When your child whines all the time, it can be frustrating. If your kids are not listening or they cry about everything it makes parenting much harder.
There are things that you can do to help when your child whines. Whining usually comes from frustration, and soon, it becomes a habit. They whine one time and see results, so they try it again. Pretty soon, they whine all of the time.
Don’t worry, there are ways to discourage this behavior!
If Your Child Whines All The Time, Talk To Them About It
Talk to your child about what whining sounds like. As simple as that suggestion sounds, I can remember being a child, and not understanding what adults meant when they said, “stop whining.” I thought that I was just asking, even when they would say that I was whining. So, before you expect change, be sure to explain it to your child.
Be patient. Lawrence Cohen, author of Playful Parenting suggests, “When children whine they are feeling powerless. If we scold them for whining or refuse to listen to them we increase their feelings of powerlessness. If we give in so they will stop whining, we reward that powerlessness. But if we relaxedly, playfully, invite them to use a strong voice, we increase their sense of confidence and competence. And we find a bridge back to close connection.”
Show Them What Whining Sounds Like
Tape record your child whining and let them listen to what you have been hearing. Make sure that you explain that you are doing this so they can learn, and not to make them feel bad. Maybe even tape record your response to their whining, and review it, so they see you learning, too! There is always room for everyone to improve, even Mom and Dad!
On that note, don’t whine (yes, YOU.) Your children are watching you and listening to you. Everyone melts down at some point, but try not to do it in front of your kids. They will model your behavior… good or bad.
Don’t Give Up!
Stick with it. Changing behavior patterns takes time. A day of trying these tips won’t make a difference. A few days probably won’t, either. Be patient and consistent.
Do not let it get you worked up. You have to avoid the temptation to become frustrated, because they will pick up on it. This will just lead to more whining.
Show Them That Honey Attracts More Flies Than “Whine”
Say “When you can ask me in a regular voice, I’ll help you.” Try telling them that you can’t understand whining to encourage them to talk in a different voice.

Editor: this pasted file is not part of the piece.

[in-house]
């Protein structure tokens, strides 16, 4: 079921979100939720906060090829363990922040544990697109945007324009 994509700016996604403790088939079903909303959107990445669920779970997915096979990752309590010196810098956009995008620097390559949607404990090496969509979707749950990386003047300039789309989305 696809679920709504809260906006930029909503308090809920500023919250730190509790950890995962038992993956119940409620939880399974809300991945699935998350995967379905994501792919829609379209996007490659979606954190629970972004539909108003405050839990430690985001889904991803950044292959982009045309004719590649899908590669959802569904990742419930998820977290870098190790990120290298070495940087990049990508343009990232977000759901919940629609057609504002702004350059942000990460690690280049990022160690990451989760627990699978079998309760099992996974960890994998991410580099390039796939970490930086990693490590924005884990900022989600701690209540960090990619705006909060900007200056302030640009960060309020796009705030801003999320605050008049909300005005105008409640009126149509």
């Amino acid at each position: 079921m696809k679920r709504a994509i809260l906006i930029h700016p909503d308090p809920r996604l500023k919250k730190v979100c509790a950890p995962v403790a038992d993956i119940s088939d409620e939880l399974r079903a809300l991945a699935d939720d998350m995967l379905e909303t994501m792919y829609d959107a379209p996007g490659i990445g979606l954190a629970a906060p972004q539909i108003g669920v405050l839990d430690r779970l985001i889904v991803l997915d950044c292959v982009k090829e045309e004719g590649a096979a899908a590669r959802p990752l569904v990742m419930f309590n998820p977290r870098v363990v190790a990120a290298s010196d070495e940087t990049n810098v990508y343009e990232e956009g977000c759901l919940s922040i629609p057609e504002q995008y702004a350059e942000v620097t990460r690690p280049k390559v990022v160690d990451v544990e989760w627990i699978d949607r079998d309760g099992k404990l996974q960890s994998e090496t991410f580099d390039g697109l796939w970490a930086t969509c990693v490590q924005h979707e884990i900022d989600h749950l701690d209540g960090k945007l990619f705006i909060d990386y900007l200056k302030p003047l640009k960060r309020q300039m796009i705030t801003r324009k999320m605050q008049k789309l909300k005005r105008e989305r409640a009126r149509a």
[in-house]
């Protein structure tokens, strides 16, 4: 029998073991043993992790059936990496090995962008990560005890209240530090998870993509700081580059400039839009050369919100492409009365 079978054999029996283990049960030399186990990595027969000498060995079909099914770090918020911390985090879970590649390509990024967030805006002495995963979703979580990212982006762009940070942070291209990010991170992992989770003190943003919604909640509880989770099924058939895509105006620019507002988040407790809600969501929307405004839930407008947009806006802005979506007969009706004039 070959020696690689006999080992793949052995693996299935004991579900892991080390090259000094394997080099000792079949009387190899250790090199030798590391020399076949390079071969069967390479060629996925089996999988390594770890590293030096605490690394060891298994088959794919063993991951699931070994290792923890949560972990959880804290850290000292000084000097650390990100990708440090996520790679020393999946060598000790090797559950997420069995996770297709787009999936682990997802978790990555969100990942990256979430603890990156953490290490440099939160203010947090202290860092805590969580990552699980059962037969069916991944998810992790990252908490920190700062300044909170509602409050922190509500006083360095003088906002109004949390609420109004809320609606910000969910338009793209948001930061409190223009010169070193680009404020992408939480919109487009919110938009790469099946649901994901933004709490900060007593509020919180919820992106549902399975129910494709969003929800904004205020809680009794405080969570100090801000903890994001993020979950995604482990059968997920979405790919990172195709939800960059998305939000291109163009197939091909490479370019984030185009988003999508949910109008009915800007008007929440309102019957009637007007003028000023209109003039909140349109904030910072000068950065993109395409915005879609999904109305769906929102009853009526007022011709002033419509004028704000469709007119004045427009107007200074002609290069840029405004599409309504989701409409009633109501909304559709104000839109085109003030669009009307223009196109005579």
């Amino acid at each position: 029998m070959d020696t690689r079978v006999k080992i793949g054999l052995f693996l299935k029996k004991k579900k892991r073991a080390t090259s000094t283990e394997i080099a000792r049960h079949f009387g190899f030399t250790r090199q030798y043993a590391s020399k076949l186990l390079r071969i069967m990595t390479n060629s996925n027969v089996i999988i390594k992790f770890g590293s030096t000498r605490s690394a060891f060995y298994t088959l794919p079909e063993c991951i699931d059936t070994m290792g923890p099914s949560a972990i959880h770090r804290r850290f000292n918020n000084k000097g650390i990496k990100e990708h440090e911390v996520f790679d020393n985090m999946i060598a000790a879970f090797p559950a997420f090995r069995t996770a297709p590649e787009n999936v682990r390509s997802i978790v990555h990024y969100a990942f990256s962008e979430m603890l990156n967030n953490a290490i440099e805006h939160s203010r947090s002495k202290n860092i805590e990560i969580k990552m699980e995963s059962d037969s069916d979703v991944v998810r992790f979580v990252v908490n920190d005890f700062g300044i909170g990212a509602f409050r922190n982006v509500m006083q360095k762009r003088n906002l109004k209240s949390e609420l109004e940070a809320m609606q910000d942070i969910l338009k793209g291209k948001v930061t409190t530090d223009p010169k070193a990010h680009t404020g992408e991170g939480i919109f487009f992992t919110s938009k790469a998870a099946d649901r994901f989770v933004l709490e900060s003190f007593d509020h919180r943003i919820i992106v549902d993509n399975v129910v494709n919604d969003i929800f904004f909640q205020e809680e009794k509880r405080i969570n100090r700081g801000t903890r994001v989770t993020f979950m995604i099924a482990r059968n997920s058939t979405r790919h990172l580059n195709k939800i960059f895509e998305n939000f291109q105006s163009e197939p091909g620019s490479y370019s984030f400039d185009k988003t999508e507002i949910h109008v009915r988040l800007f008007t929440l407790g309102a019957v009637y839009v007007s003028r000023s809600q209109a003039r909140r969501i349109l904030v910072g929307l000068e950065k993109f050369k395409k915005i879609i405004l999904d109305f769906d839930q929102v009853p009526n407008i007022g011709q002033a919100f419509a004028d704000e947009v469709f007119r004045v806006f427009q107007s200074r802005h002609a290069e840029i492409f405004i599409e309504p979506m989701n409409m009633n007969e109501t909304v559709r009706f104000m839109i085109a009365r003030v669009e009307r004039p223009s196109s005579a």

If they are over 5 years old, charge them for whining. Every whine costs a penny or nickel. They put they money into a jar, so they can see how much they are whining. If they go a full day without whining, they get the money back.
Set ground rules when you are out. If they don’t whine, maybe they get a piece of gum or a sticker. If they do whine, even once, all bets are off.
If Your Child Whines, Try Positive Reinforcement to Break The Habit
Note if your child self-corrects. This is huge! They are recognizing behavior in need of a shift. Reward this! If they stop whining and ask for something politely, praise the nice voice. “I love when you talk in such a nice voice. It makes me so happy!”
Think about why they are whining. If it is more than normal, what do they need? Have you been extra busy? Has there been any sort of a life change recently? Would one on one time help? At the end of the day, all our kids want is our time and love.
Compliment your child for doing a great job of asking nicely, and reward him by saying YES a few more times during that day, just because he asked nicely. “Well, I would have said no to ice cream, because we had some last night, but since you asked so nicely, let’s go for it!”
Practice Proactive Parenting
Kids thrive on a schedule, especially younger kids, who might be more likely to whine. Before you get angry, check to make sure that their basic needs are met. Hunger and tiredness would make anyone whine!
With a little planning, you can stop them from whining before it starts. If your kids are talking to you, try to listen to what they have to say. If you ignore it, they will probably start whining. Frustration then leads to whining. Make sure they know that you are listening by stopping what you are doing and giving them your attention. Get down to their level, and make eye contact. This should stop the whining in its tracks.
Most of the time, when a child whines, it is a way of asking for something when they are frustrated. It is simply a low-grade form of crying. It usually happens during the preschool years and lasts until the age of 6 or 7. Don’t worry! It gets better, and it is just another opportunity for you to teach them important life skills, and how to cope when things don’t go their way.
Be Their Safe Harbor
Kids whine. They’ve probably been doing it since the days when Mom was too busy painting her diary entry on a cave wall, and Junior wanted his brontosaurus egg omelet, like yesterday, so a conniption ensued. Maybe that’s where the inspiration for Bam Bam came from…
Be patient. Be kind. Let them know they are safe with you, and that you love them, unconditionally. Especially when they are having a bad day. We all have them! This will only serve to strengthen your bond and their confidence as they learn how to communicate with the world around them.
It Takes A Village…
With the ideas above, you can hopefully stop the whining before it becomes a habit. Try to take the time to listen to your kids to stop the whining before it is a big problem. If you have more advice, we’d love for you to share it on our Facebook page. Parenting topics are always a hot topic and your ideas help other parents going through the same thing!